“We have a responsibility to do what is in the best interest of the Jamaican people,” Simpson Miller, 71, said in her last speech as a legislator on June 27 as the Parliament paid tribute to the seventh woman to be elected as a legislator and the first woman to head a government here.
“This Parliament is the bedrock of our stable democracy and our free society. It must celebrate the best of Jamaica. It must project what makes us a great people.”
Simpson Miller, who lost the last general elections to the Holness’s Jamaica Labour Party (JLP) in Feb. 2016, was scheduled to hand in her letter of resignation as the Member of Parliament on June 28.
The former leader of the People’s National Party (PNP) has since been named as honorary distinguished fellow of the University of the West Indies (UWI).
In her speech, Simpson Miller thanked colleagues with whom she had served over her 35 years in Parliament for their support. She said the people of her St. Andrew South Western constituency helped to make her what she is and her life would always be intertwined with theirs.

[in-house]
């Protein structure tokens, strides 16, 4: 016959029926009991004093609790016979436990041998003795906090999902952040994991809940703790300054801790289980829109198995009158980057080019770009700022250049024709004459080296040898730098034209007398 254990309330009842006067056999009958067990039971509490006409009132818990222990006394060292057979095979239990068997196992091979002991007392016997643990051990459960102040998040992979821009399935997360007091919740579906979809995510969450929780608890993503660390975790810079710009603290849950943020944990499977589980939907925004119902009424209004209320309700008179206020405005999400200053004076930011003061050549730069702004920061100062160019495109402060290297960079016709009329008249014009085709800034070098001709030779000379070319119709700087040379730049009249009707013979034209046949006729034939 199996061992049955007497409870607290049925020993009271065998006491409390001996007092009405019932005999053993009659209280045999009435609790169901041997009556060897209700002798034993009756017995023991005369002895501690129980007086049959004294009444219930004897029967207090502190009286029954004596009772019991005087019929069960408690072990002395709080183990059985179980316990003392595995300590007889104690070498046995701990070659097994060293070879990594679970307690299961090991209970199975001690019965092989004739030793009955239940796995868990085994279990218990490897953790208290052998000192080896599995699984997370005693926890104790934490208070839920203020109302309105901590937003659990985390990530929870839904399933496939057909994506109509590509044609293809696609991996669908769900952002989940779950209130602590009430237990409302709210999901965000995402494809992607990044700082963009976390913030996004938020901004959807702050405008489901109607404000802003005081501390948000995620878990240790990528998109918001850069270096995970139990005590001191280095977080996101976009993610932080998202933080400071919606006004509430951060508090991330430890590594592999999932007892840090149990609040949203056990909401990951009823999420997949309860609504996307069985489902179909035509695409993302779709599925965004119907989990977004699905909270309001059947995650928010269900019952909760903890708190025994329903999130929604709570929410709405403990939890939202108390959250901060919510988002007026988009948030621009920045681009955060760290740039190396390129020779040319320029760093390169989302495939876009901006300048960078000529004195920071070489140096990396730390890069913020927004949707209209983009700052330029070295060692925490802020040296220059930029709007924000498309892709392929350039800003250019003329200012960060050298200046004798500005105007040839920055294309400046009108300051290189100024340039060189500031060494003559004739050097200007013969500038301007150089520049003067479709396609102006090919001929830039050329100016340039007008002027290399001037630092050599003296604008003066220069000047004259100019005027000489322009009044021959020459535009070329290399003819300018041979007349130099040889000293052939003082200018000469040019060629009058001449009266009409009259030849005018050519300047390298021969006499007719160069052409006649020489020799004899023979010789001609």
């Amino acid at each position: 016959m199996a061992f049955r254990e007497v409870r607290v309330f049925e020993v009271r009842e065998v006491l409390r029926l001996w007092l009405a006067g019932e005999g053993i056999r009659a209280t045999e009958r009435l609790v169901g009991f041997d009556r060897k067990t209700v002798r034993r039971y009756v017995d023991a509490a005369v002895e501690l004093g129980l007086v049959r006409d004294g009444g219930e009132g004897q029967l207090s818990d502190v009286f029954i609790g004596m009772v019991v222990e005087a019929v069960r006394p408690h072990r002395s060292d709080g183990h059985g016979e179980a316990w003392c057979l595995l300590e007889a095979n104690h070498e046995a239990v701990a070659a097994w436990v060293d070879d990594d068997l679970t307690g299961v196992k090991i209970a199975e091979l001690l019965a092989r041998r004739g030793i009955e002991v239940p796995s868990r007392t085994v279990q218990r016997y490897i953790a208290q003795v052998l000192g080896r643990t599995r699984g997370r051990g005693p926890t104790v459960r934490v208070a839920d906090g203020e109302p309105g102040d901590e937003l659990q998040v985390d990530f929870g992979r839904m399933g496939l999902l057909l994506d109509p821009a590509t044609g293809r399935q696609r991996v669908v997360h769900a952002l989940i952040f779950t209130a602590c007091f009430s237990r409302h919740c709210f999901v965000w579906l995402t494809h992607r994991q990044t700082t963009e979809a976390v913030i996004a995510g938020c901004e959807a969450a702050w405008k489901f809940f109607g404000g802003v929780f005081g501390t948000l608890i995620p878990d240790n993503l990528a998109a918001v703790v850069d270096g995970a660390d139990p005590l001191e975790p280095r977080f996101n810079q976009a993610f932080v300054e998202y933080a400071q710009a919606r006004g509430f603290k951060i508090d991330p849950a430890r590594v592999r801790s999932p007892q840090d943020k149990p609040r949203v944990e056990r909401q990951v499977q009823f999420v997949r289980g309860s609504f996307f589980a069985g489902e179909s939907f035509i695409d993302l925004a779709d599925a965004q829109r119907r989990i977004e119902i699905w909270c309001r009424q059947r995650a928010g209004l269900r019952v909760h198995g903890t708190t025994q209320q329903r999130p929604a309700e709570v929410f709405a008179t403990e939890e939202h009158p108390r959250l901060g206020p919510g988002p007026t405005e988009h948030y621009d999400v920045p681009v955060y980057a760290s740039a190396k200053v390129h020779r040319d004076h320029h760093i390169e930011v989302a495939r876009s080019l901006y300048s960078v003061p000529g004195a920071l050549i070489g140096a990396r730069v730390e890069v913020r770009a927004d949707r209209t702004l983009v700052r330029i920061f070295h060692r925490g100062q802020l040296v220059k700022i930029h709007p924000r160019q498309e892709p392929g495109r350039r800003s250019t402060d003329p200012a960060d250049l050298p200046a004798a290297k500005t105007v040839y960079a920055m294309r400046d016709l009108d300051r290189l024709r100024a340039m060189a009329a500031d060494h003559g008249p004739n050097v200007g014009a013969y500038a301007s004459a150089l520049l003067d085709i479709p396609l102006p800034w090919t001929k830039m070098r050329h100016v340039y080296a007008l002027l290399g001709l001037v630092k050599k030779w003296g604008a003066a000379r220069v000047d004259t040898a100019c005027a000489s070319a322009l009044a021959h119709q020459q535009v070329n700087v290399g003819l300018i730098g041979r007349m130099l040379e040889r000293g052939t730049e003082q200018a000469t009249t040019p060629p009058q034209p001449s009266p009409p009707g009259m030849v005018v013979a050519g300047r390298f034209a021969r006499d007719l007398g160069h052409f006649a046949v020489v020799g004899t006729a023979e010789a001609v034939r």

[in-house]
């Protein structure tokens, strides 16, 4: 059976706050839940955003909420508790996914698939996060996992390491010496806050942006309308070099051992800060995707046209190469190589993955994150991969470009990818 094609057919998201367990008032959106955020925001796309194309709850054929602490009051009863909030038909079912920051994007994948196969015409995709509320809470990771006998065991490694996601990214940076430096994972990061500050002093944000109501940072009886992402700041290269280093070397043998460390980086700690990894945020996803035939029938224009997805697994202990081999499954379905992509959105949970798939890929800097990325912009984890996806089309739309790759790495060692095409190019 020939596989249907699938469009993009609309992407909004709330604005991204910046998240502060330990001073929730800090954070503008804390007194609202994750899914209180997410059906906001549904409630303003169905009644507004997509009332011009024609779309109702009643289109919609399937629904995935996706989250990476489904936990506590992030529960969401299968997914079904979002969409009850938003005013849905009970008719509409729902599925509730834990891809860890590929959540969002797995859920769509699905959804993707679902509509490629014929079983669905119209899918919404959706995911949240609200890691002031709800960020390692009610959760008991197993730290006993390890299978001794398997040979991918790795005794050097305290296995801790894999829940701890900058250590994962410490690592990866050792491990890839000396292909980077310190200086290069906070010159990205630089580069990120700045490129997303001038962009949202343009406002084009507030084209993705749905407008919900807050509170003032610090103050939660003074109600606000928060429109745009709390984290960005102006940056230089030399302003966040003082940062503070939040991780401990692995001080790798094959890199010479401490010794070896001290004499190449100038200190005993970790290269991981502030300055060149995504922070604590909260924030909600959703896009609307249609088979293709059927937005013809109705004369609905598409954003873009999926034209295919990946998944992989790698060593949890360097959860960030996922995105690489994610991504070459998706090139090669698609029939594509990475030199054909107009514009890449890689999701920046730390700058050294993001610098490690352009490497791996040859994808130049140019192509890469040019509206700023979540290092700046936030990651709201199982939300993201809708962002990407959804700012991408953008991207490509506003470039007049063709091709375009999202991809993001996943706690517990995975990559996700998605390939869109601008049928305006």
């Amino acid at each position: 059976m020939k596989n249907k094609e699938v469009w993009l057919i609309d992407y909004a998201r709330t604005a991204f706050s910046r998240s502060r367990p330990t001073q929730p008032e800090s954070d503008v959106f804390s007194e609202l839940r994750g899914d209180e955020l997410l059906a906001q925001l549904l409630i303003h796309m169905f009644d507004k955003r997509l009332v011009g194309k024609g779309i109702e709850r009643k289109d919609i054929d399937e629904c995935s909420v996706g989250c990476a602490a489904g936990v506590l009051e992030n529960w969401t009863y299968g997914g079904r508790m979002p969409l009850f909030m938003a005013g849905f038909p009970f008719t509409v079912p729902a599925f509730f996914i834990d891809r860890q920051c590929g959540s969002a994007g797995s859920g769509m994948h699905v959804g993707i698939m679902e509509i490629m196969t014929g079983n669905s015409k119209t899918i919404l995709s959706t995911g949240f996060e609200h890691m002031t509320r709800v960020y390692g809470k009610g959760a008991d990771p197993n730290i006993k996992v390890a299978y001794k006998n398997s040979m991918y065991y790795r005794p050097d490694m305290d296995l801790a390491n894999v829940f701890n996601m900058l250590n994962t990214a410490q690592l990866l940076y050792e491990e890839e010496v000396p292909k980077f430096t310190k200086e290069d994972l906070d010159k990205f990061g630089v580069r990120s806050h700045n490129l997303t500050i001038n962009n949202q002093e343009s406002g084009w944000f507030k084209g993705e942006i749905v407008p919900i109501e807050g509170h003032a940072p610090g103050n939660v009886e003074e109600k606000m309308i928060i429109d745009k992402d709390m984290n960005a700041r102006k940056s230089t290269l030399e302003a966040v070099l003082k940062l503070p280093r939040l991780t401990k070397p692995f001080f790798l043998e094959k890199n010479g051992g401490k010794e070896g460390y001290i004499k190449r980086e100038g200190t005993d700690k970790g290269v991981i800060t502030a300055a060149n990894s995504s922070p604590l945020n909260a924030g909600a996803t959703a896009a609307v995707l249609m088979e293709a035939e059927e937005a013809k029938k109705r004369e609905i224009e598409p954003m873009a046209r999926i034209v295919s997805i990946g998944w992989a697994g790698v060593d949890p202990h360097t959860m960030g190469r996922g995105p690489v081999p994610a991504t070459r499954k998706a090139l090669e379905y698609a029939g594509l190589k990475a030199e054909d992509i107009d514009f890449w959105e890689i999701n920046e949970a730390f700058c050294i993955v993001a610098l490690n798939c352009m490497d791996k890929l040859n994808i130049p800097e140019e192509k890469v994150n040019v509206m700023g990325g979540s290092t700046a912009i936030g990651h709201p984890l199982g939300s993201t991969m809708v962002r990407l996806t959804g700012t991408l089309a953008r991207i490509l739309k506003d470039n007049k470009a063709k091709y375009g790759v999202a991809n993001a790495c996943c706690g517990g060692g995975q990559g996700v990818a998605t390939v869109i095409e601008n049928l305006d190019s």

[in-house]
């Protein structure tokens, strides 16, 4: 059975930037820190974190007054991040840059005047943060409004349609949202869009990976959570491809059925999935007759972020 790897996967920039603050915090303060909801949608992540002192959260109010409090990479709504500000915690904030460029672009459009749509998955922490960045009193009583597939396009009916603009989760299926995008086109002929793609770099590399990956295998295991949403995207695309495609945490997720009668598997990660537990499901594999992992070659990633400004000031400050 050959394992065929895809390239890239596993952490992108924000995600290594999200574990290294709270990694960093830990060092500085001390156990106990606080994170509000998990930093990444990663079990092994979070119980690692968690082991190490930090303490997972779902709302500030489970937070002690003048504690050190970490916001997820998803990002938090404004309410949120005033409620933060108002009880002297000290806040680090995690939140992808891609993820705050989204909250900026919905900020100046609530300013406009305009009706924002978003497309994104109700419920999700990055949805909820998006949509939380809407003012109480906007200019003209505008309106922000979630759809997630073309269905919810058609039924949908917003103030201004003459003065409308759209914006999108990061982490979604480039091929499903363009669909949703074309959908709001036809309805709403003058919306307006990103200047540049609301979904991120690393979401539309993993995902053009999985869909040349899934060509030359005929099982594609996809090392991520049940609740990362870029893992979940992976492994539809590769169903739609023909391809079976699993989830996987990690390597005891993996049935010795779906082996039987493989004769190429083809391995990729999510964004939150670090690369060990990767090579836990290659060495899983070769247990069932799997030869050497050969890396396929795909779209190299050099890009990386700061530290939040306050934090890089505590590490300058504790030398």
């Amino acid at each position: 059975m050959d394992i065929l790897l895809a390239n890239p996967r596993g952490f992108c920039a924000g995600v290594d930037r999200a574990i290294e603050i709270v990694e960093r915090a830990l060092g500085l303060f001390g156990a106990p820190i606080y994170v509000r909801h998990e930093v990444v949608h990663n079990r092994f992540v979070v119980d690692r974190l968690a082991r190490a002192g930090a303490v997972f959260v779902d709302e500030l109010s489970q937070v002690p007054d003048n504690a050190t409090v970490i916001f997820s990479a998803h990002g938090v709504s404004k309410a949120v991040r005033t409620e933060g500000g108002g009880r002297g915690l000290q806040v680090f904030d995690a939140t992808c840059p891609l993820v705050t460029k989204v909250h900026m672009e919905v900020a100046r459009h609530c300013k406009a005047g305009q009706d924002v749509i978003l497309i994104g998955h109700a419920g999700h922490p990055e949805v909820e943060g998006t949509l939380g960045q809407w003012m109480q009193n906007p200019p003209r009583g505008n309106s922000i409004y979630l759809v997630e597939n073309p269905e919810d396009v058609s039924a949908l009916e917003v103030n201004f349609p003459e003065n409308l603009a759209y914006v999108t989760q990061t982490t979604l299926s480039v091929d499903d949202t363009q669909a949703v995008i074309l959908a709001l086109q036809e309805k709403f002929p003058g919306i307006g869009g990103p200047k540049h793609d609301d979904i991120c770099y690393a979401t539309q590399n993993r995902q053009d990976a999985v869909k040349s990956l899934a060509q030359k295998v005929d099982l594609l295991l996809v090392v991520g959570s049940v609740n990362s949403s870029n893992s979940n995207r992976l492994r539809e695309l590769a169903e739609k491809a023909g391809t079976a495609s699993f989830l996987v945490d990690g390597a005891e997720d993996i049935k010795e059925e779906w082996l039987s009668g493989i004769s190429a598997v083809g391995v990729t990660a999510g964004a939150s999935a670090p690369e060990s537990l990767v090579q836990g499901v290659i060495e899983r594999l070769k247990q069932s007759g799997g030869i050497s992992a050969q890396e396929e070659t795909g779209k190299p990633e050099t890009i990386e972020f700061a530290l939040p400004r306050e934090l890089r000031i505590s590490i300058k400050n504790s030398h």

“It has been quite a journey,” Simpson Miller said. “I have endured it all – the ridicule, the victories, and defeats. But I have stood tall and remained focused.
“I have consistently been able to do so out of the fundamental belief that good will always overcome evil.”
She the St. Andrew South Western seat in 1976, in her first attempt.
Simpson Miller credited late former Prime Minister Michael Manley’s “belief and confidence” in her, which led to him assigning her to several portfolios, and thanked former prime ministers Hugh Lawson Shearer and Edward Seaga for giving her support in her early years in politics
Holness said Simpson Miller had a “truly phenomenal career” and praised her for being Jamaica’s first and only female prime minister.
“This was no ordinary feat, and you are no ordinary woman,” Holness said, adding that Simpson Miller had also been a voice for the poor in society.
Opposition Leader Dr. Peter Phillips said Simpson Miller’s presence in Parliament embodied all that was good about Jamaica, while others focused on what is wrong with Jamaica.